Apparently, almost everyone. Jennifer Rubin links to a poll by the group Public Notice (a non-partisan organization who supports fiscal responsibility and “criticize[s] both parties for engaging in irresponsible spending”) which suggests that in their findings
- 88% of those polled believed the national debt has impacted personal or family financial situations; and
- 58% of those polled believed the national debt has had a major impact on their family’s personal financial situation.
Despite Rubin’s attempt to use the study to justify why the national debt should continue to be a central campaign issue down the home stretch of the election, I’d like to focus on a different angle. It may be the case that such a high number of individuals feel the national debt directly impacts them and their finances, which to Rubin’s point, would explain her insistence on hammering home themes of fiscal responsibility from the campaigns. But this misses one point: Why do individuals feel this way?
The poll’s question is somewhat misleading (or at least, what I assume is the poll question, since the full study isn’t disclosed on the Public Choice website). A growing debt may have serious future economic consequences for the federal government, but unless you are currently holding a government bond and are unconvinced that the federal government will be able to repay you at a future date, how does this growing debt affect you directly? My impression is that the majority of individuals see the growing debt as an issue impacting them personally primarily through other economic issues (“I think government spending is too high, and I don’t like government spending, so in my rage over the debt, I’ll be supporting cuts in government spending.” or “The rich are getting too many tax breaks, so addressing the debt by raising taxes on the 1% is worthwhile!”). Many individuals see it as a moral stance, such as “Government should tighten its belt!” Or, some individuals’ concern for the future gets translated into “impact[ing] my personal financial situation,” which isn’t really the same as impacting my future generations’ financial situation.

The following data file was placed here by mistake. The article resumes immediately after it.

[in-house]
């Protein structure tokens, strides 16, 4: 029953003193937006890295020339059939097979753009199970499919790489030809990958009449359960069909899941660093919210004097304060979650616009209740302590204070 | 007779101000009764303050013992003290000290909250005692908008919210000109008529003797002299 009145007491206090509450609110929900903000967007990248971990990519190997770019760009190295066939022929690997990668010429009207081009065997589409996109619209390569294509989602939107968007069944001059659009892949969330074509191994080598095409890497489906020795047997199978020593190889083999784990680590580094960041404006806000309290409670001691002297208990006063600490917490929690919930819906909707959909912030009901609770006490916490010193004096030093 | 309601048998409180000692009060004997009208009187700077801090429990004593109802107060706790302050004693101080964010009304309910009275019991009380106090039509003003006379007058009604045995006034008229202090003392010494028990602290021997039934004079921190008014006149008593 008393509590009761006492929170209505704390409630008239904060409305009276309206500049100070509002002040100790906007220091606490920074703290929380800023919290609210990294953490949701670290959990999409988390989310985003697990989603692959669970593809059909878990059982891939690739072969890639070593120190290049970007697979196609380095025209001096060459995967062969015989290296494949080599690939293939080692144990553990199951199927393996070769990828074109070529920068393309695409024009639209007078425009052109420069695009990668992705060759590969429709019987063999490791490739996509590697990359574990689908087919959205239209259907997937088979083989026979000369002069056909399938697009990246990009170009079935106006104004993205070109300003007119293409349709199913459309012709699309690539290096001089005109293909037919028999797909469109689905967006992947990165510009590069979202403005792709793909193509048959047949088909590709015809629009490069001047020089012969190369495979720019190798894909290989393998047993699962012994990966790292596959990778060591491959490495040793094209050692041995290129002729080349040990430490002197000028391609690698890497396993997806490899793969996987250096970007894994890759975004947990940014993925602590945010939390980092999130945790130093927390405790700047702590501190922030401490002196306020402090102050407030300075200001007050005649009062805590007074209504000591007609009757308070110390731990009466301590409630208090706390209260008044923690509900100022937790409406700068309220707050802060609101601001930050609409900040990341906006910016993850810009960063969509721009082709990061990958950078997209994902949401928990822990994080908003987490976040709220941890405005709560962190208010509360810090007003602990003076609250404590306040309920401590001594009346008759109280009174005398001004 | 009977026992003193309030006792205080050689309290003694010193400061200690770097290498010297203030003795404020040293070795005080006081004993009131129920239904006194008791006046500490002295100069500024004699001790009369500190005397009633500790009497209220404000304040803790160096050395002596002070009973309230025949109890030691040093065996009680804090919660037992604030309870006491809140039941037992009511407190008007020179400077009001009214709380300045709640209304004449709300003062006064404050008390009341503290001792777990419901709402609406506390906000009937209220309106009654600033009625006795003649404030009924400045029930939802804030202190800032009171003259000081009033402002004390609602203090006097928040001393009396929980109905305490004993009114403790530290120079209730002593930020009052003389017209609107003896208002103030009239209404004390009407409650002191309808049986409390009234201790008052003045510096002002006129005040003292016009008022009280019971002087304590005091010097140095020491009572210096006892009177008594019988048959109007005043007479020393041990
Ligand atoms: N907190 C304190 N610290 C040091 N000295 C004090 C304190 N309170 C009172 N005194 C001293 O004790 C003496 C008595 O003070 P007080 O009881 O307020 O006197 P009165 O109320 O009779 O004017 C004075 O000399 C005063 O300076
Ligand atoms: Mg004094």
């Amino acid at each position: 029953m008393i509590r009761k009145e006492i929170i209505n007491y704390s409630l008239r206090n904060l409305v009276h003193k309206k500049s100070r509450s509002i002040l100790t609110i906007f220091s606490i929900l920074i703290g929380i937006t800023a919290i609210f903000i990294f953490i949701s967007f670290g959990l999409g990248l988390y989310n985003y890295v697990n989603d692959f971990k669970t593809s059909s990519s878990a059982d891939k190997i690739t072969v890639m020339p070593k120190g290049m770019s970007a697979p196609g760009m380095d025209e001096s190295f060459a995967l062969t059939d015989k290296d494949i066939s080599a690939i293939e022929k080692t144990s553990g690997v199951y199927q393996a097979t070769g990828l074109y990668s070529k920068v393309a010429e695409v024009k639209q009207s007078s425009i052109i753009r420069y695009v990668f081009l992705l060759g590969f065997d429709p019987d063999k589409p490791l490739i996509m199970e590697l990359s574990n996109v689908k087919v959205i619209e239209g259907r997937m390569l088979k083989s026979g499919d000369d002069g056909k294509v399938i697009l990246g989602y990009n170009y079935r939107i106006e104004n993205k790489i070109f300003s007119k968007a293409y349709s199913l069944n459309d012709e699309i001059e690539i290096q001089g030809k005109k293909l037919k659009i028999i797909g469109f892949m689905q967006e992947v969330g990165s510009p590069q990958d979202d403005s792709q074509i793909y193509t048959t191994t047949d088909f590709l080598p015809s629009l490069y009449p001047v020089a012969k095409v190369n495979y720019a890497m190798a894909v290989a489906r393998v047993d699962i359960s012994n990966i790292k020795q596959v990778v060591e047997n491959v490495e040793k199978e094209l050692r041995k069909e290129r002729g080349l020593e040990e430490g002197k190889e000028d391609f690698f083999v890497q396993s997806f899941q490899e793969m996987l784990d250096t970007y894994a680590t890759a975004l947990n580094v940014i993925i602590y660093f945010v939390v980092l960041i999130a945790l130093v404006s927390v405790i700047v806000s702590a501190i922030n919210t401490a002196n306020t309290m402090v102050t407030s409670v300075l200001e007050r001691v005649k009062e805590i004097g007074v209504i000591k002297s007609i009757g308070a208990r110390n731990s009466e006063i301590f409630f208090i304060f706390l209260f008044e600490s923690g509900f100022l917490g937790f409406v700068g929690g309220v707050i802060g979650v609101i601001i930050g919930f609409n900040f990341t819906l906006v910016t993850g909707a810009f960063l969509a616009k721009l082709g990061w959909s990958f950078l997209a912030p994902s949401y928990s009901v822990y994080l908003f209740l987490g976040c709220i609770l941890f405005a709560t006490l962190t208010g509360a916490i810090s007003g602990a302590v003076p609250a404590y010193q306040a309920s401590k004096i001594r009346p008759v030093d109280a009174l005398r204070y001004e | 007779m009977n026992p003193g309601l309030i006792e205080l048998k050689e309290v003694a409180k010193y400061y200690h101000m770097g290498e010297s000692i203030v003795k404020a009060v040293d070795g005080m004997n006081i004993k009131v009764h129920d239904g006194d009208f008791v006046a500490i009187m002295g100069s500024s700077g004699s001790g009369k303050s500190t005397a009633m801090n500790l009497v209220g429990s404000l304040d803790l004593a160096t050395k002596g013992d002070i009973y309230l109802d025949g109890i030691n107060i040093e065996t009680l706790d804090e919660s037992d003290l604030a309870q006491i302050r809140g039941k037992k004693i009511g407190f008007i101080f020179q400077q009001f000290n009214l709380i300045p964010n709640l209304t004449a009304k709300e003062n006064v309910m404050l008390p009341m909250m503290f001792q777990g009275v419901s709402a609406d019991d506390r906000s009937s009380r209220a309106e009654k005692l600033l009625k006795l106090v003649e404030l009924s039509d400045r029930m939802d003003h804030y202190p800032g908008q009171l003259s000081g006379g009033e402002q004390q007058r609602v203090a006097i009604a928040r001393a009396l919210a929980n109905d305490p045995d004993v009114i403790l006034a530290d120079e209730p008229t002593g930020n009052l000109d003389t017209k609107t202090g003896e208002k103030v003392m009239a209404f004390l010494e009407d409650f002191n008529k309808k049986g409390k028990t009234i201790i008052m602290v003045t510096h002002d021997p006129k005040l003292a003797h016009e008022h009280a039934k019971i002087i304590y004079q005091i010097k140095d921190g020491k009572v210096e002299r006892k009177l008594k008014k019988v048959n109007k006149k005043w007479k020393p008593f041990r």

More to the point, how does the national debt actually affect a family’s current financial situation directly? This question is only semi-rhetorical. Really – how does it?
My intuition suggests that people over-estimate the exact impacts of the national debt on their day-to-day lives. With every scary statistic from a conservative pundit – like “If we were to have to pay the debt back right now, each American would owe $6000!” – individuals start to get worried they might actually have to pay that money back directly (not just highly unlikely but impossible under current law). Here, media hype and moral insistence might be driving the bus.
Listen. I do not support “runaway spending” and acknowledge the potential long run economics consequences of persistent and growing debt. But not long ago, we were running budget surpluses and eating away at this debt – and it can happen again. So why are so many individuals freaking out about it?